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Ross, B, Grieve, A & Ta, B 2018, 'Improving clinical communication skills for international students using inclusive pedagogies' International Conference on Communication in Healthcare 2018, Porto, Portugal, 1/09/18 - 4/09/18, pp. 306-307.

Improving clinical communication skills for international students using inclusive pedagogies. / Ross, Bella; Grieve, Averil; Ta, Binh.

2018. 306-307 Abstract from International Conference on Communication in Healthcare 2018, Porto, Portugal.

Research output: Contribution to conferenceAbstractOtherpeer-review

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T1 - Improving clinical communication skills for international students using inclusive pedagogies

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PY - 2018/9/4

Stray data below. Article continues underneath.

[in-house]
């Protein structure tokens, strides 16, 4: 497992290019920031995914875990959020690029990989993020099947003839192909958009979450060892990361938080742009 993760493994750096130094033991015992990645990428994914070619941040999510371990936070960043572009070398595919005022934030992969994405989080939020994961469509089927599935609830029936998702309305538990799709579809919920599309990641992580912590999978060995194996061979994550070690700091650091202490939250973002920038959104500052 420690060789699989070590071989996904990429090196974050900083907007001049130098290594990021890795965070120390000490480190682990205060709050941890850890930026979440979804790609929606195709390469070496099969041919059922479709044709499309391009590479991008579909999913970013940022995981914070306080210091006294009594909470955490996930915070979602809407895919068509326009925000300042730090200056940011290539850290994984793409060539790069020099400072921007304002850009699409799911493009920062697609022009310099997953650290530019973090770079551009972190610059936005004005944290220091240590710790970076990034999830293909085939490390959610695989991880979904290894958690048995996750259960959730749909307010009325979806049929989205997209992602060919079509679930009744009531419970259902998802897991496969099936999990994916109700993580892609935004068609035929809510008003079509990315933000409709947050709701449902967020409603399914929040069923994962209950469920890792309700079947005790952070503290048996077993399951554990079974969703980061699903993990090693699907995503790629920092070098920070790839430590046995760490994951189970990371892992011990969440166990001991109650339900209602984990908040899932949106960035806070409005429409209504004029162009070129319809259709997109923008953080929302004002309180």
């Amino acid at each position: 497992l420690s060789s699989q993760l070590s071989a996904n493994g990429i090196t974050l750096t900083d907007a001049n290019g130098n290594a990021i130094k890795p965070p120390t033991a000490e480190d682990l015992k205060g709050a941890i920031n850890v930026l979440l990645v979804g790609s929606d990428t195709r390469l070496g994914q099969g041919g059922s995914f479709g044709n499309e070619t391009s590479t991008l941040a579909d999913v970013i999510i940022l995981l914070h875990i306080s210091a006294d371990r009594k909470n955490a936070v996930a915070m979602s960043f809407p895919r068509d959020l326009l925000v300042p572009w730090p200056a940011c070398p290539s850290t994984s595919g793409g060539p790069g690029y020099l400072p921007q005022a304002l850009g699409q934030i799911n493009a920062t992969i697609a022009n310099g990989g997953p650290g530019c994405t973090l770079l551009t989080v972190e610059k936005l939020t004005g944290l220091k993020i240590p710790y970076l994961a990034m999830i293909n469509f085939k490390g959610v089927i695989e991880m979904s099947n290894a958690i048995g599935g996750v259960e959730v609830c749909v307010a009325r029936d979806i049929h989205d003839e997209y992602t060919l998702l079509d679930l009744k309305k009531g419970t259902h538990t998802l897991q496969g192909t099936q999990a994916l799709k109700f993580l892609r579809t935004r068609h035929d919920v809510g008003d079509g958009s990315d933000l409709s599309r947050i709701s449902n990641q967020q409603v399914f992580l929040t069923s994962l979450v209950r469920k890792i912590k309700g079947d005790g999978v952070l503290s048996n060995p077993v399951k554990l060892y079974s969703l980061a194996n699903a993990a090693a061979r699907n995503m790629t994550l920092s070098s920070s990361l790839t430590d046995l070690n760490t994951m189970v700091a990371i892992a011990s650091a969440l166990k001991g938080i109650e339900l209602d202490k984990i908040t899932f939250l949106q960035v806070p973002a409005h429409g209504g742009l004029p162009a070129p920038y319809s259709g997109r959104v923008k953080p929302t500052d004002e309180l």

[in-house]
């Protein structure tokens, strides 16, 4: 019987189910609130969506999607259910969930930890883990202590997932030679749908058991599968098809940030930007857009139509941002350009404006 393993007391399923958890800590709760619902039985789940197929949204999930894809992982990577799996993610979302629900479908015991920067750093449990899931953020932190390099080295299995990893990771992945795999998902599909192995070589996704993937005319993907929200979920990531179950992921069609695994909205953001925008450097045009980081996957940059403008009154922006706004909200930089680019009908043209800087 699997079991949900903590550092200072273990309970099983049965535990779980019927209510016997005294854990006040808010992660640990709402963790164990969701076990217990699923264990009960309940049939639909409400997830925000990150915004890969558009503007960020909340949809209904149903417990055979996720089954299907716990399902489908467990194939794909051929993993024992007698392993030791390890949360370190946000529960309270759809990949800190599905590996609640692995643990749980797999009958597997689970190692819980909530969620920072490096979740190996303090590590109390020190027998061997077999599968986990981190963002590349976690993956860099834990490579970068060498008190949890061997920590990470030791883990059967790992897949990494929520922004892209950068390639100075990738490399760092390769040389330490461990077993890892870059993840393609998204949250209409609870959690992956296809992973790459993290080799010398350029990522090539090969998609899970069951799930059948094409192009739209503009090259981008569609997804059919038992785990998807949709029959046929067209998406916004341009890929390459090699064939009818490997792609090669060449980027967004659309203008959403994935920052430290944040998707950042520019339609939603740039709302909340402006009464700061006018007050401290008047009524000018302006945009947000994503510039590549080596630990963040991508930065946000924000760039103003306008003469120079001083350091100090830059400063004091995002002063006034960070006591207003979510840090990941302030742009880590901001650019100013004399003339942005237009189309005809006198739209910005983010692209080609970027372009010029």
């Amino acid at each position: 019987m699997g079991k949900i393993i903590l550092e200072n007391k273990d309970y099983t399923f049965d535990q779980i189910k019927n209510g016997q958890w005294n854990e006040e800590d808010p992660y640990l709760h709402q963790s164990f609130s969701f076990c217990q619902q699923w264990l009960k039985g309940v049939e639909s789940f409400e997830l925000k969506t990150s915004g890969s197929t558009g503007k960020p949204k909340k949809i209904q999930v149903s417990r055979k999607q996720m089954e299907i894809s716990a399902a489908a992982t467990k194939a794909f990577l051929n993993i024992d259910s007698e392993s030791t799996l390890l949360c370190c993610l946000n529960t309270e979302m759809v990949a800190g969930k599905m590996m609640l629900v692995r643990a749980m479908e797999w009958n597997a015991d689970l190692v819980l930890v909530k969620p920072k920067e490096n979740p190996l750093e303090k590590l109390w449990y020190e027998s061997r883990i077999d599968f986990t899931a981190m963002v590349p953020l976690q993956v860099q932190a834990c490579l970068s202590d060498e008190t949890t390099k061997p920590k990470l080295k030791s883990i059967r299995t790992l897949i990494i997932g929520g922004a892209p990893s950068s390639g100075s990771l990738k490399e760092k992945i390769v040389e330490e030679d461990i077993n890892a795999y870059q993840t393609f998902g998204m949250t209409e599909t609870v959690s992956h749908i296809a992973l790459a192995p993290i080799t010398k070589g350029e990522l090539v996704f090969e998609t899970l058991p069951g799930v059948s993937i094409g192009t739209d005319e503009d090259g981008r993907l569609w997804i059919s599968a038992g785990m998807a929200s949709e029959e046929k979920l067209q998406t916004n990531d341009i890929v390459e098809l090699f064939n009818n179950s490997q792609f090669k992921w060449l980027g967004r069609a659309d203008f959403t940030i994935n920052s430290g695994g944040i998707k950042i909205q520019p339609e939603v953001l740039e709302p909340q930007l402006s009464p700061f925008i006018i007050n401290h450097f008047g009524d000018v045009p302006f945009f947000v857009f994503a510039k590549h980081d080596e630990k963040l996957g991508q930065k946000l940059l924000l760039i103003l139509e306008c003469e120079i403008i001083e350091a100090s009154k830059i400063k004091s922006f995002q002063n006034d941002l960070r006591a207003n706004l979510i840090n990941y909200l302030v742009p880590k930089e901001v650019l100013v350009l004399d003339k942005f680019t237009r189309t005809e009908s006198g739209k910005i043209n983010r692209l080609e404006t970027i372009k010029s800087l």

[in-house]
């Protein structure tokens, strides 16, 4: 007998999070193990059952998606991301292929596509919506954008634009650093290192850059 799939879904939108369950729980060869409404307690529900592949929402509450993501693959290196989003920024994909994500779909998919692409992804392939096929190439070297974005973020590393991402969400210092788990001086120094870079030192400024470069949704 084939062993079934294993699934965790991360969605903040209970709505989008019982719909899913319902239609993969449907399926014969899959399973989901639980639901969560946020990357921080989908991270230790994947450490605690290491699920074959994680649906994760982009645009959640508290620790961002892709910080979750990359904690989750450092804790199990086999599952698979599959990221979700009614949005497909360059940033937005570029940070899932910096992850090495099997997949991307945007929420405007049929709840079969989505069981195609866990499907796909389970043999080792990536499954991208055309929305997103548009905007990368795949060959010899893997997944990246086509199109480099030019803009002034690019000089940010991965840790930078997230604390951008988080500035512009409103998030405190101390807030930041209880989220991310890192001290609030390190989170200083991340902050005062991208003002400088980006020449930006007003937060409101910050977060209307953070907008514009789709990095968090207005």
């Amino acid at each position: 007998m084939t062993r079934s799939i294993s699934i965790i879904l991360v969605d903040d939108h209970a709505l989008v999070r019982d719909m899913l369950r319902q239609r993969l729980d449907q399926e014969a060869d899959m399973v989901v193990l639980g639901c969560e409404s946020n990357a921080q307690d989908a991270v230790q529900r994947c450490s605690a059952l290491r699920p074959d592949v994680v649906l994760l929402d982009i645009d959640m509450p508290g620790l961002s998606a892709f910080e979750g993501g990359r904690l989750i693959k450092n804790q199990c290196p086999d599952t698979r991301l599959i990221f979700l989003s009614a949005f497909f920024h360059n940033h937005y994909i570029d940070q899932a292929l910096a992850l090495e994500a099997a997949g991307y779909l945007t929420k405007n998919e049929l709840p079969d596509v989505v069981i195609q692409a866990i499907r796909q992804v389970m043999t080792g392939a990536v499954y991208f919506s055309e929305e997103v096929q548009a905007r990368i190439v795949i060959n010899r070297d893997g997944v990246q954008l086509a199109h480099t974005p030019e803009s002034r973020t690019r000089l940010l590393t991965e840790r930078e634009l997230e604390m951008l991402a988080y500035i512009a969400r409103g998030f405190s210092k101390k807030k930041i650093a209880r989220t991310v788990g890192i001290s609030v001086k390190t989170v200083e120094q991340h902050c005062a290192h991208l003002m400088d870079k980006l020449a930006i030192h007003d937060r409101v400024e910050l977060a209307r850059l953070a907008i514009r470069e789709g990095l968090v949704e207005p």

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N2 - In Australia, professional health degrees have seen a rapid increase in international student numbers in recent years. The international student cohort has different needs to local student cohorts, particularly in the area of clinicalcommunication. This presentation reports on the findings from current research into the perspectives and experiences of clinical educators of international social work students across Australia. The research data includes 74 anonymous survey responses and 15 in-depth interviews with clinical educators across Australia.to how they work with local students. Educators perceive that one of the biggest challenges they face when supervising international students is language and communication issues, and that they find it particularly difficult to teach communication skills to international students. Often, educators state that the extra time and support required to teach international students may deter them from accepting further international students on placements. le some clinical educators are willing to take on extra teaching work, others are not, instead insisting that the university should help develop the students' communication skills up to a certain standard before sending them on placement. Most of those surveyed, however, agree that professional development aimed at teaching international students would be beneficial and they would be interested inreceiving such training. We argue that educators should be provided with specialised training in inclusive and transcultural teaching practice developed by universities with knowledge and expertise in this field. Such pedagogies aim to address the issue of how supervision of international students is perceived. Inclusive and transcultural teaching practice positions the relationship of the student and the educators as one of mutual learning, where the responsibility to learn is shared by the student, the university, the agency and the clinical educator. The implications for healthcare communication is that international students are viewed as global citizens with valuable contributions to be made in the teaching and learning space.